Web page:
Our lives are laid bare, now. Our bones are picked clean; we’re the scavenger and the scavenged in these internet days. Some parts of my life I couldn’t fathom dragging out for the internet world to feast on, even though I don’t have any scandals or skeletons locked in my closet. No past abuse. No arrests. No divorces. The other day, I read a woman’s story of her divorce, as it was happening, on her blog. There it was–her treachery, her journey to becoming a single mom. Finally, after claiming nothing caused this divorce; it just happened! and deflecting naysayers who implied she was at fault, she subtly told her audience that she had biblical reasons for divorce. What is the biblically valid reason for divorce? Adultery. That’s it. So, basically, she told the world her husband was a cheater without actually using the word. And where was her husband in all this? Who knows? The woman has a huge audience. Why not get sympathy where the getting’s good, even if it’s at the expense of a man who only has a face in the family pic she posted?
I know nothing of this woman or her husband. I don’t know the actual factual truth from either perspective. However, for an hour I possessed a prurient fascination with her blog, where she discusses her divorce and her integration into singlehood. The entire affair gave me pause. This is the way the world has become: we’re in the grip of social media. It’s as if we’re compelled to share or read the dirtiest and mundane aspects of our lives with, theoretically, an infinite number of people. I’m left with nothing but questions. What is the motivation behind such airings of private matters? Are we attempting to gain notoriety, or some measure of immortality? Do we find meaning in knowing that, in a sea of voices, our voice will be heard by at least a few others?
And when our treachery comes under censure by hundreds, is it still worth it for whatever ambiguous motivations we had in the first place? I shouldn’t add myself in the collective ownership of treachery. This woman’s treachery–discussing what should have been private information about her husband on the internet–doesn’t belong to me. Somehow, I’m still involved, though, because I read her stories. I studied the disheartening picture of her complete family that is no longer complete. Also, I have to admit that I’m not always careful about what I write on my blog. Sure, I have a code I follow when I write my memoirs: I ask permission to write about someone whom I’m still in contact with, and if I’m not in contact with people I would like to write about, I mask their identities and settle for vagueness. Others’ stories aren’t mine to tell; I understand this. I may not have crossed my own lines, but have I crossed others’? It’s difficult to say.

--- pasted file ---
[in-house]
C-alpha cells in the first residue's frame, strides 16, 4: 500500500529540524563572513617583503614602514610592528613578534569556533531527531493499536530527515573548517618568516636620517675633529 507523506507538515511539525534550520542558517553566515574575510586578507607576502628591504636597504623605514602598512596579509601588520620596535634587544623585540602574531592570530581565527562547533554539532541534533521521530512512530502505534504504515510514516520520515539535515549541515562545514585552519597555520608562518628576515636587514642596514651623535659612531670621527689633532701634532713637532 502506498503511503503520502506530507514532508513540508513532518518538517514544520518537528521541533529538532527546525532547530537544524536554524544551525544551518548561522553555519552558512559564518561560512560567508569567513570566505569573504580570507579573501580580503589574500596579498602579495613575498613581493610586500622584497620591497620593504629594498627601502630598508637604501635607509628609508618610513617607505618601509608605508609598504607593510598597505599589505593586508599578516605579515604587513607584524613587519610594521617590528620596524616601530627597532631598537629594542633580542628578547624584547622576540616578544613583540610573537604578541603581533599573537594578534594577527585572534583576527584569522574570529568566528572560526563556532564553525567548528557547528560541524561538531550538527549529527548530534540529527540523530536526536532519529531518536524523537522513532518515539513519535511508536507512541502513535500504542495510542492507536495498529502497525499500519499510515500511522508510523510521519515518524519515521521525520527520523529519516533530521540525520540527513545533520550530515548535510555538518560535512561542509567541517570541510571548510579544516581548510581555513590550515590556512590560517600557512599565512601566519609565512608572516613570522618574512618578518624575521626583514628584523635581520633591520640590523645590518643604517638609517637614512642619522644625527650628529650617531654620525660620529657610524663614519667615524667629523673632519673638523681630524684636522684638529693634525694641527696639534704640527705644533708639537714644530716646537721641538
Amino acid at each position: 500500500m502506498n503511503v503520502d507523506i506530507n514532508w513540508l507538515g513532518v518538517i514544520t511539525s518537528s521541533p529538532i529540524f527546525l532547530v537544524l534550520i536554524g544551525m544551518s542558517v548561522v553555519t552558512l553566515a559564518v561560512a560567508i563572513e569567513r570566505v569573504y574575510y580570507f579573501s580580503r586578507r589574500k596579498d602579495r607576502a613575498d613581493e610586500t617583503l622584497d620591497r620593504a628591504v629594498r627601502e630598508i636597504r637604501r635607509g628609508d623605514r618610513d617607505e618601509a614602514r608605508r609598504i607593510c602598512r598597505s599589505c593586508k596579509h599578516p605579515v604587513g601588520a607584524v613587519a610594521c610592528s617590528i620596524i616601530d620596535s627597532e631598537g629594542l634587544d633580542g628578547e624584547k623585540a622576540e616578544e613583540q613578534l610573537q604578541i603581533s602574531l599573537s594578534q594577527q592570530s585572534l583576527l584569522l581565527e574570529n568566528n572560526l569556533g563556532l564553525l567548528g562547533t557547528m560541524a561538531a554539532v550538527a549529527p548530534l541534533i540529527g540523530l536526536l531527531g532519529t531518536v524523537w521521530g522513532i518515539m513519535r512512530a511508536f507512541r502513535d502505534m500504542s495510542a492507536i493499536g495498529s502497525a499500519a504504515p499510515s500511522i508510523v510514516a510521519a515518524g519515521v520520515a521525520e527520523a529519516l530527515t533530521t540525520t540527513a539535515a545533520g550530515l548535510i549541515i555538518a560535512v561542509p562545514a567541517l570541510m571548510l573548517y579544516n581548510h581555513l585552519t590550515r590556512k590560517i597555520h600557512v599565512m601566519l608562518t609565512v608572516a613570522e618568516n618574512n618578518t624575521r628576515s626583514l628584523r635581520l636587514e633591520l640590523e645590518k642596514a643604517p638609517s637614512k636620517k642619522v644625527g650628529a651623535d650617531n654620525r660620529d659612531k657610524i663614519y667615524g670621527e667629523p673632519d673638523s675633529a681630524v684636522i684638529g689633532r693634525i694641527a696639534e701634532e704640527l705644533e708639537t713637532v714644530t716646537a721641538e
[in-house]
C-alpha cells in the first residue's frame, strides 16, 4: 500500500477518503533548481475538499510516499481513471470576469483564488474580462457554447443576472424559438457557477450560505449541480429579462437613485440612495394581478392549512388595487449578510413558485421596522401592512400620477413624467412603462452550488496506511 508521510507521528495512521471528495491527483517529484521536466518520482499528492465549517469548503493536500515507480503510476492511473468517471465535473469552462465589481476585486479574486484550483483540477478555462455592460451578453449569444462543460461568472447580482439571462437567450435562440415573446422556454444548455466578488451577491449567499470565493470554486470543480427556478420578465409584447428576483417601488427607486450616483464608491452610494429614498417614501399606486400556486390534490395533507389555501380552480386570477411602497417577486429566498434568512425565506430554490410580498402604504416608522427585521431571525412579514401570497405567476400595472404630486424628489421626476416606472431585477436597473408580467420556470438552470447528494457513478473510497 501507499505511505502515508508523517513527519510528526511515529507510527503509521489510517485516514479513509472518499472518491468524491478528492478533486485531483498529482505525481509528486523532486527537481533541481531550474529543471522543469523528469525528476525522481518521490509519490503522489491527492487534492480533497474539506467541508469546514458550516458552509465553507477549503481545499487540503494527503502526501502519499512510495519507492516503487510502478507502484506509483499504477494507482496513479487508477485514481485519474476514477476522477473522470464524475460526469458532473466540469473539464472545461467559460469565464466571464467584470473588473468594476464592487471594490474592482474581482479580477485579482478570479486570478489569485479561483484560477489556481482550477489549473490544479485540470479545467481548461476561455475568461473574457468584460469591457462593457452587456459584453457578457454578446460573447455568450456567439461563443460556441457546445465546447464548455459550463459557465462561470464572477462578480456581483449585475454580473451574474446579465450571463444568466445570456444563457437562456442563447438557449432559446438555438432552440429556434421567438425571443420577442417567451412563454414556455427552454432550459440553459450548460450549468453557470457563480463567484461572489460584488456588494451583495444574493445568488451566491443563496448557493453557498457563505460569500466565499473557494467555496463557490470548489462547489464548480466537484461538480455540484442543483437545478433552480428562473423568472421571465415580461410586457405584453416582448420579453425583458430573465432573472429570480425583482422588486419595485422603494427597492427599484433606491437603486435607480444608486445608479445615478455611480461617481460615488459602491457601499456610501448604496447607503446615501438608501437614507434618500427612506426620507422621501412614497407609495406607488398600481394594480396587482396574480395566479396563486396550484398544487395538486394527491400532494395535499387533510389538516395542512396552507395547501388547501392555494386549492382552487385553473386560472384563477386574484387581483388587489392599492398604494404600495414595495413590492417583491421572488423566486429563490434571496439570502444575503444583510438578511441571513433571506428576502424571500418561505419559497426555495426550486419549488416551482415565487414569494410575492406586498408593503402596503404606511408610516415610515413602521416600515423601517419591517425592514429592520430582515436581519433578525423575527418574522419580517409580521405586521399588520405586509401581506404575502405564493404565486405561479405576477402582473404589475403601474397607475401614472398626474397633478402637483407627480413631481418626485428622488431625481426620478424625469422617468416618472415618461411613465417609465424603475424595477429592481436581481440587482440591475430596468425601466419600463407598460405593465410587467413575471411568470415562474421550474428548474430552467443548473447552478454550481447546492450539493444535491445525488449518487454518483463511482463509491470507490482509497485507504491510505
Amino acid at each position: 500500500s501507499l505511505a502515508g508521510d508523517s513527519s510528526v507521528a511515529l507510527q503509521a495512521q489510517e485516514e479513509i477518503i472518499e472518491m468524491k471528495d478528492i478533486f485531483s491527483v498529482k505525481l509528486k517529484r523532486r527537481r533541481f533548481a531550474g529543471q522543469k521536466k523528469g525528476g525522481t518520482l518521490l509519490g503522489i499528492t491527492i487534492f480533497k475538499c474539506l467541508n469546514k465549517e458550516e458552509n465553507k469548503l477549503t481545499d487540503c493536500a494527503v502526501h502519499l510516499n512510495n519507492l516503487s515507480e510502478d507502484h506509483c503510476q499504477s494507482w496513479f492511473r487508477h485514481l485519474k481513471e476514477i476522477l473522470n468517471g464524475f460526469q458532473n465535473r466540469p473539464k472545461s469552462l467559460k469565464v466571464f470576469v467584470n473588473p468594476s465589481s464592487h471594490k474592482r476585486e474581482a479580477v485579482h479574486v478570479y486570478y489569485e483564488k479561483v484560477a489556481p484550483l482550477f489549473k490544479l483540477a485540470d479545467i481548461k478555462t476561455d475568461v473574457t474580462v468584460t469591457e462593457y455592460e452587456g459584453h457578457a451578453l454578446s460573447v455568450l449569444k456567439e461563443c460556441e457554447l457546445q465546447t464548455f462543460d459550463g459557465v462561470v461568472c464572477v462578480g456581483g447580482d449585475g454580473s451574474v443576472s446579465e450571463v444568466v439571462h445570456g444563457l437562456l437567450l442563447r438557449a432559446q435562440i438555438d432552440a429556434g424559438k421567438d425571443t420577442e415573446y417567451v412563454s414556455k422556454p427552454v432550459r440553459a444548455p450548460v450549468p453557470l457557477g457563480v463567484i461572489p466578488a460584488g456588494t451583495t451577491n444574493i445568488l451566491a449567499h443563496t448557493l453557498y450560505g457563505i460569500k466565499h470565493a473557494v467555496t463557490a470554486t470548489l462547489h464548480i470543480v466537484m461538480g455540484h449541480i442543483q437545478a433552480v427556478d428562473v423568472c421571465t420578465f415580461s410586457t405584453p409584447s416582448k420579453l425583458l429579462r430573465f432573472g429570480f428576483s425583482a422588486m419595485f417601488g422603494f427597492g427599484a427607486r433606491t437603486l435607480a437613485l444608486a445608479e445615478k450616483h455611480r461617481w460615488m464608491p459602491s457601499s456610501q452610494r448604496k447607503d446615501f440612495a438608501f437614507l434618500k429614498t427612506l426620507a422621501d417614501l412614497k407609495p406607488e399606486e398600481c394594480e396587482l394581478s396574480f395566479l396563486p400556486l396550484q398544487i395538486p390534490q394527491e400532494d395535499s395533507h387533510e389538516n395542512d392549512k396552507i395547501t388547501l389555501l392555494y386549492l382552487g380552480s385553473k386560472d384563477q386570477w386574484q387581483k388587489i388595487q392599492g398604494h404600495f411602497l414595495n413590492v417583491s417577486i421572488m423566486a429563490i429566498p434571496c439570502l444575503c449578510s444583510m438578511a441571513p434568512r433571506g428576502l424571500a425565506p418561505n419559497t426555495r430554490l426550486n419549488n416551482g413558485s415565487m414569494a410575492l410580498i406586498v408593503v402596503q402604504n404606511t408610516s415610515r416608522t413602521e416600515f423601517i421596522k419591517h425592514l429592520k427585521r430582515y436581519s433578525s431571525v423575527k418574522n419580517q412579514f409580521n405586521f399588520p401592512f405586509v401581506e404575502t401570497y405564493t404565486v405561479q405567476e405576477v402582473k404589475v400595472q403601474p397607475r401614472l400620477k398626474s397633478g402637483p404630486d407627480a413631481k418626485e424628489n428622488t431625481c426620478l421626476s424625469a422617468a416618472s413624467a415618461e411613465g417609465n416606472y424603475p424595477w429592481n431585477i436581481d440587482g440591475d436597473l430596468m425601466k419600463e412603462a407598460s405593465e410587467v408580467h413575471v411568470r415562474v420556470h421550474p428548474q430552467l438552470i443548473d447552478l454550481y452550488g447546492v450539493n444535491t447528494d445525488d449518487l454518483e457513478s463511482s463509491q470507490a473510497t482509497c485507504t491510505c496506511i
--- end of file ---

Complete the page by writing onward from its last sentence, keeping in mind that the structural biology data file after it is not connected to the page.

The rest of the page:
Airing one’s divorce on the internet may seem different than grappling with the past and calling it memoir, but the only real distinction is measured in time. I write about events that occurred many years ago; this woman has been writing about current events that have created wounds, as yet unhealed. But it isn’t outside the scope of memoir to write of the present (think of the detestable Eat, Pray, Love). Honestly, revealing one’s ever-present dirty laundry to the world could be called a form of therapy or disguised as a literary form, but that doesn’t change what it is materially: a stinking mess. My honor code may be meaningless to those who recognize themselves in my words and don’t care for the way I’ve described them. Memoirs are tricky, and memoirists even trickier, and not necessarily because they’re intent on deceiving or are in any way more self-centered than the average person. They’re tricky because they’re writing their own histories, which involve others, and this history is intensely personal. They are historians who have conflicts of interest with their subjects.
Once, I read some articles from the pen of a memoirist discussing her life as a super-woman chasing after everything, including hardcore career, family, and her small hobby of being a contracted-for-publishing author. I found her tone a little off–perhaps narcissistic, or maybe even in the vein of she doth protest too much–which is why I was pleasantly surprised to discover that her husband insisted she not write about him. Write about being Super Woman; go ahead, he said, Just leave me out of it. Her publisher didn’t like it and neither did she, but they had to comply with his wishes. His rigid declaration was a triumph for the powerless person without a voice. He removed his wife’s power to define him, unlike the husband of the woman blogger discussed above.
I, frankly, would loathe for others to define me, being on the far end of the autonomy spectrum. I’m not sure why I believe I should define other autonomous human beings. My conflict of interest is showing, I guess. Deep down, at the bottom-most layer of my ego consciousness, I suspect I want recognition as a human being, even if it’s nothing more than my chasing after wind.